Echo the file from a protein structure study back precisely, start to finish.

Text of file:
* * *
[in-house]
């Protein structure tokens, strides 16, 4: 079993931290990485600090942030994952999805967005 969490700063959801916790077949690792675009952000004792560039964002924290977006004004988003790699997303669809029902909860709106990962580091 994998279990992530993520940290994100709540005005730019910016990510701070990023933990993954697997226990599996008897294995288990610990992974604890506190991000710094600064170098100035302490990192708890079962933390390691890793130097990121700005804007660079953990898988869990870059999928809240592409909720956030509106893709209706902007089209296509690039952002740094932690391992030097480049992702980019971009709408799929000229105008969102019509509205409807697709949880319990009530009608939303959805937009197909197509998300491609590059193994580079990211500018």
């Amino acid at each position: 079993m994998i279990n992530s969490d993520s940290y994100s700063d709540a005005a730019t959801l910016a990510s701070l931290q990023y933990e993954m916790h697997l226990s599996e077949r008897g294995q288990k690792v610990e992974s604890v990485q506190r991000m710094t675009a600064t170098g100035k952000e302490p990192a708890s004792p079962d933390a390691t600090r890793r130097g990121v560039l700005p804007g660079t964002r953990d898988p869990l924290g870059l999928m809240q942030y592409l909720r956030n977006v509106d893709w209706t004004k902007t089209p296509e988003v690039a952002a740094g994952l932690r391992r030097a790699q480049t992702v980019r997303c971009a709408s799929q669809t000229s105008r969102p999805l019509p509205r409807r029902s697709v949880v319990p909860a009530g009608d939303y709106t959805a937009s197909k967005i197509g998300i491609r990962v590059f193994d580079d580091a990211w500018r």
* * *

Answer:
[in-house]
């Protein structure tokens, strides 16, 4: 079993931290990485600090942030994952999805967005 969490700063959801916790077949690792675009952000004792560039964002924290977006004004988003790699997303669809029902909860709106990962580091 994998279990992530993520940290994100709540005005730019910016990510701070990023933990993954697997226990599996008897294995288990610990992974604890506190991000710094600064170098100035302490990192708890079962933390390691890793130097990121700005804007660079953990898988869990870059999928809240592409909720956030509106893709209706902007089209296509690039952002740094932690391992030097480049992702980019971009709408799929000229105008969102019509509205409807697709949880319990009530009608939303959805937009197909197509998300491609590059193994580079990211500018």
């Amino acid at each position: 079993m994998i279990n992530s969490d993520s940290y994100s700063d709540a005005a730019t959801l910016a990510s701070l931290q990023y933990e993954m916790h697997l226990s599996e077949r008897g294995q288990k690792v610990e992974s604890v990485q506190r991000m710094t675009a600064t170098g100035k952000e302490p990192a708890s004792p079962d933390a390691t600090r890793r130097g990121v560039l700005p804007g660079t964002r953990d898988p869990l924290g870059l999928m809240q942030y592409l909720r956030n977006v509106d893709w209706t004004k902007t089209p296509e988003v690039a952002a740094g994952l932690r391992r030097a790699q480049t992702v980019r997303c971009a709408s799929q669809t000229s105008r969102p999805l019509p509205r409807r029902s697709v949880v319990p909860a009530g009608d939303y709106t959805a937009s197909k967005i197509g998300i491609r990962v590059f193994d580079d580091a990211w500018r």